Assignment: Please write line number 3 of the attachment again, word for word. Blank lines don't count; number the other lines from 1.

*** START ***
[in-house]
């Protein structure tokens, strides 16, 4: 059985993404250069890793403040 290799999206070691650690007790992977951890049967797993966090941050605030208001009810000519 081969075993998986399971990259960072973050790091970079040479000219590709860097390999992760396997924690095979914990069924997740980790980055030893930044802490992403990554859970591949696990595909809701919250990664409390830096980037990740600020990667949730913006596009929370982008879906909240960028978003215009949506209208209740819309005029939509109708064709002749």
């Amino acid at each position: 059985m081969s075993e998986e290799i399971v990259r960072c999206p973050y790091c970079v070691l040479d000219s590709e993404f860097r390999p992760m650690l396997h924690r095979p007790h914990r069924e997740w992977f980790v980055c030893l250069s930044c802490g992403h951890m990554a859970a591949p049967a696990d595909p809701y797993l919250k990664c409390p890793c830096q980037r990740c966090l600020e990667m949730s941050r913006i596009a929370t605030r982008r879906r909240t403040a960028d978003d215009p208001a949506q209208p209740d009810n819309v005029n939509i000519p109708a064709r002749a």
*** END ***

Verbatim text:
């Amino acid at each position: 059985m081969s075993e998986e290799i399971v990259r960072c999206p973050y790091c970079v070691l040479d000219s590709e993404f860097r390999p992760m650690l396997h924690r095979p007790h914990r069924e997740w992977f980790v980055c030893l250069s930044c802490g992403h951890m990554a859970a591949p049967a696990d595909p809701y797993l919250k990664c409390p890793c830096q980037r990740c966090l600020e990667m949730s941050r913006i596009a929370t605030r982008r879906r909240t403040a960028d978003d215009p208001a949506q209208p209740d009810n819309v005029n939509i000519p109708a064709r002749a």